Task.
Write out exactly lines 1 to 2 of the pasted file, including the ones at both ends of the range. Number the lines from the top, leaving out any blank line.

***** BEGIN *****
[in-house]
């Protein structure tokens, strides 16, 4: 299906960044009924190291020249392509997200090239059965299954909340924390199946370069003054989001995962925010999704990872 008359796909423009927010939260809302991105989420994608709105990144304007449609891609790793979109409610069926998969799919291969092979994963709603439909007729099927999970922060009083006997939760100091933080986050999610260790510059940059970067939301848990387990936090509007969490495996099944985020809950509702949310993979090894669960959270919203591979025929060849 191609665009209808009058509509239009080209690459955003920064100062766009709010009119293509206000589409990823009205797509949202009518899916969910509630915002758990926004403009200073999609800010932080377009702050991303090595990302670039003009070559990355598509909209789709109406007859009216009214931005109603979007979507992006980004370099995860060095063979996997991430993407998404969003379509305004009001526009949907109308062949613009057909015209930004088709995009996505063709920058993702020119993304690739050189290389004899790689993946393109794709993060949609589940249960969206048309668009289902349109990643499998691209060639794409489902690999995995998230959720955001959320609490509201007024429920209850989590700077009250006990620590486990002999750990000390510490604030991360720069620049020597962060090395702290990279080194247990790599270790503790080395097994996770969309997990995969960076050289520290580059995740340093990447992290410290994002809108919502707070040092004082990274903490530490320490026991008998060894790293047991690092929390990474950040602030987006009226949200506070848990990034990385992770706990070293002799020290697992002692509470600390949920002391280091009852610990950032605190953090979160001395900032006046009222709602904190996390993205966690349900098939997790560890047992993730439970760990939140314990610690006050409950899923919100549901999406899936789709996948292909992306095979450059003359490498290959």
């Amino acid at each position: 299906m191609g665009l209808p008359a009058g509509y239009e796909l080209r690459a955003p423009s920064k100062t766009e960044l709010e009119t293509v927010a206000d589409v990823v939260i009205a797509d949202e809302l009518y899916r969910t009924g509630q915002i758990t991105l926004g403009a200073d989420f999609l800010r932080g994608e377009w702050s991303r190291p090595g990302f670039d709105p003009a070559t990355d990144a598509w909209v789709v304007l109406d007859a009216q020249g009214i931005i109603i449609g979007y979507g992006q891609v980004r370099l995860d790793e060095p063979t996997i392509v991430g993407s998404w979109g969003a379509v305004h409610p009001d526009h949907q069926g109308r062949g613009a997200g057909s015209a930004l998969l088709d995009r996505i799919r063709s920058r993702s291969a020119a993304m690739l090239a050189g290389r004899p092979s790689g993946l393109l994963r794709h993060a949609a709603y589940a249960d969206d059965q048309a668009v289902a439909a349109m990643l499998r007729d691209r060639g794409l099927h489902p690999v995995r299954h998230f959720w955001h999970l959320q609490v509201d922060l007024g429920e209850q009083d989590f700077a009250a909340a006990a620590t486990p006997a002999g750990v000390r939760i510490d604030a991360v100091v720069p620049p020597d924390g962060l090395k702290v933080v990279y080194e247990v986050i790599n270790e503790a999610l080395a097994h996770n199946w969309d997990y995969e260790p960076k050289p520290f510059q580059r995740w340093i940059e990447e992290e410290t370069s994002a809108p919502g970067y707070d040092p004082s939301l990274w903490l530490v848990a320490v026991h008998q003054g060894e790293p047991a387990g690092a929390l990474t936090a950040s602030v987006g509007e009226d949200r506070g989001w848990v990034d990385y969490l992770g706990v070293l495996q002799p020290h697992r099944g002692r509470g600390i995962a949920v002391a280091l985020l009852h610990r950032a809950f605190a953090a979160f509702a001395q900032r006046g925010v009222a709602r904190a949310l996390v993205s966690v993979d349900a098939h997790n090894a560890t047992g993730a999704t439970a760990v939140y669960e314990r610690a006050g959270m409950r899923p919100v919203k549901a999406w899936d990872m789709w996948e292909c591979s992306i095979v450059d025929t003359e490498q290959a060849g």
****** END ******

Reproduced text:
[in-house]
């Protein structure tokens, strides 16, 4: 299906960044009924190291020249392509997200090239059965299954909340924390199946370069003054989001995962925010999704990872 008359796909423009927010939260809302991105989420994608709105990144304007449609891609790793979109409610069926998969799919291969092979994963709603439909007729099927999970922060009083006997939760100091933080986050999610260790510059940059970067939301848990387990936090509007969490495996099944985020809950509702949310993979090894669960959270919203591979025929060849 191609665009209808009058509509239009080209690459955003920064100062766009709010009119293509206000589409990823009205797509949202009518899916969910509630915002758990926004403009200073999609800010932080377009702050991303090595990302670039003009070559990355598509909209789709109406007859009216009214931005109603979007979507992006980004370099995860060095063979996997991430993407998404969003379509305004009001526009949907109308062949613009057909015209930004088709995009996505063709920058993702020119993304690739050189290389004899790689993946393109794709993060949609589940249960969206048309668009289902349109990643499998691209060639794409489902690999995995998230959720955001959320609490509201007024429920209850989590700077009250006990620590486990002999750990000390510490604030991360720069620049020597962060090395702290990279080194247990790599270790503790080395097994996770969309997990995969960076050289520290580059995740340093990447992290410290994002809108919502707070040092004082990274903490530490320490026991008998060894790293047991690092929390990474950040602030987006009226949200506070848990990034990385992770706990070293002799020290697992002692509470600390949920002391280091009852610990950032605190953090979160001395900032006046009222709602904190996390993205966690349900098939997790560890047992993730439970760990939140314990610690006050409950899923919100549901999406899936789709996948292909992306095979450059003359490498290959």